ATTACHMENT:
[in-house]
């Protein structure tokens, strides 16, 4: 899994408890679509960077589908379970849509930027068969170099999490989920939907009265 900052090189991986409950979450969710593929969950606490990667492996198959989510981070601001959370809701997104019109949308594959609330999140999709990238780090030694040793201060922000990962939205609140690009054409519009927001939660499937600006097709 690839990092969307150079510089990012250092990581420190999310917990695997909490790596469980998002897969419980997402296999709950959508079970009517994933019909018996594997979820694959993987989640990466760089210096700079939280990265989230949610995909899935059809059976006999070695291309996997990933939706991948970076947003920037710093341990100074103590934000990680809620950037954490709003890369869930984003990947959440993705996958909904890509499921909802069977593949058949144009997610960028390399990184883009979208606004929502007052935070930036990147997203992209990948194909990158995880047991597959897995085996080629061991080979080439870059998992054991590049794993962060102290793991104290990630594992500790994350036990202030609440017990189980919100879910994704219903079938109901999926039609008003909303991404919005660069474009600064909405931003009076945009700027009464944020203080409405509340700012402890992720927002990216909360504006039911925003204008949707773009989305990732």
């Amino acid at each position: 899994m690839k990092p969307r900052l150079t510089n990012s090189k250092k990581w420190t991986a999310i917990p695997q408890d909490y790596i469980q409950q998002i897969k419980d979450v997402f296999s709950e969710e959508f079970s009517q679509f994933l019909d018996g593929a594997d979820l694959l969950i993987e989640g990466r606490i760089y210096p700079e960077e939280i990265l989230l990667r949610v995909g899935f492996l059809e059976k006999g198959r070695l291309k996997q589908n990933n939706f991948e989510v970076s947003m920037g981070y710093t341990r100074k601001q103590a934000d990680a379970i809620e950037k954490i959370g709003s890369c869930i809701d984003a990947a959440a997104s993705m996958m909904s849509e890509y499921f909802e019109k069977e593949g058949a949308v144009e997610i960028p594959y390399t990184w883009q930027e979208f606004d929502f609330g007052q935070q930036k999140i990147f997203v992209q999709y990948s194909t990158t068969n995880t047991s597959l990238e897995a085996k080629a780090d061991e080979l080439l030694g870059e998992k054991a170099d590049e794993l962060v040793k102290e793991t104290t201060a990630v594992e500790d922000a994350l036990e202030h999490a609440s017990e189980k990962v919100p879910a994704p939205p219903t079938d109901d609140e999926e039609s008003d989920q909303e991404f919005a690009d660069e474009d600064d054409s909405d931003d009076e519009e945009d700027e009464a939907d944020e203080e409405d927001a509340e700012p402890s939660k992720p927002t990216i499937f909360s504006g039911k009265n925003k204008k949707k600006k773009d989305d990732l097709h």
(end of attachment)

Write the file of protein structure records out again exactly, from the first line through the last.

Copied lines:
[in-house]
């Protein structure tokens, strides 16, 4: 899994408890679509960077589908379970849509930027068969170099999490989920939907009265 900052090189991986409950979450969710593929969950606490990667492996198959989510981070601001959370809701997104019109949308594959609330999140999709990238780090030694040793201060922000990962939205609140690009054409519009927001939660499937600006097709 690839990092969307150079510089990012250092990581420190999310917990695997909490790596469980998002897969419980997402296999709950959508079970009517994933019909018996594997979820694959993987989640990466760089210096700079939280990265989230949610995909899935059809059976006999070695291309996997990933939706991948970076947003920037710093341990100074103590934000990680809620950037954490709003890369869930984003990947959440993705996958909904890509499921909802069977593949058949144009997610960028390399990184883009979208606004929502007052935070930036990147997203992209990948194909990158995880047991597959897995085996080629061991080979080439870059998992054991590049794993962060102290793991104290990630594992500790994350036990202030609440017990189980919100879910994704219903079938109901999926039609008003909303991404919005660069474009600064909405931003009076945009700027009464944020203080409405509340700012402890992720927002990216909360504006039911925003204008949707773009989305990732």
């Amino acid at each position: 899994m690839k990092p969307r900052l150079t510089n990012s090189k250092k990581w420190t991986a999310i917990p695997q408890d909490y790596i469980q409950q998002i897969k419980d979450v997402f296999s709950e969710e959508f079970s009517q679509f994933l019909d018996g593929a594997d979820l694959l969950i993987e989640g990466r606490i760089y210096p700079e960077e939280i990265l989230l990667r949610v995909g899935f492996l059809e059976k006999g198959r070695l291309k996997q589908n990933n939706f991948e989510v970076s947003m920037g981070y710093t341990r100074k601001q103590a934000d990680a379970i809620e950037k954490i959370g709003s890369c869930i809701d984003a990947a959440a997104s993705m996958m909904s849509e890509y499921f909802e019109k069977e593949g058949a949308v144009e997610i960028p594959y390399t990184w883009q930027e979208f606004d929502f609330g007052q935070q930036k999140i990147f997203v992209q999709y990948s194909t990158t068969n995880t047991s597959l990238e897995a085996k080629a780090d061991e080979l080439l030694g870059e998992k054991a170099d590049e794993l962060v040793k102290e793991t104290t201060a990630v594992e500790d922000a994350l036990e202030h999490a609440s017990e189980k990962v919100p879910a994704p939205p219903t079938d109901d609140e999926e039609s008003d989920q909303e991404f919005a690009d660069e474009d600064d054409s909405d931003d009076e519009e945009d700027e009464a939907d944020e203080e409405d927001a509340e700012p402890s939660k992720p927002t990216i499937f909360s504006g039911k009265n925003k204008k949707k600006k773009d989305d990732l097709h």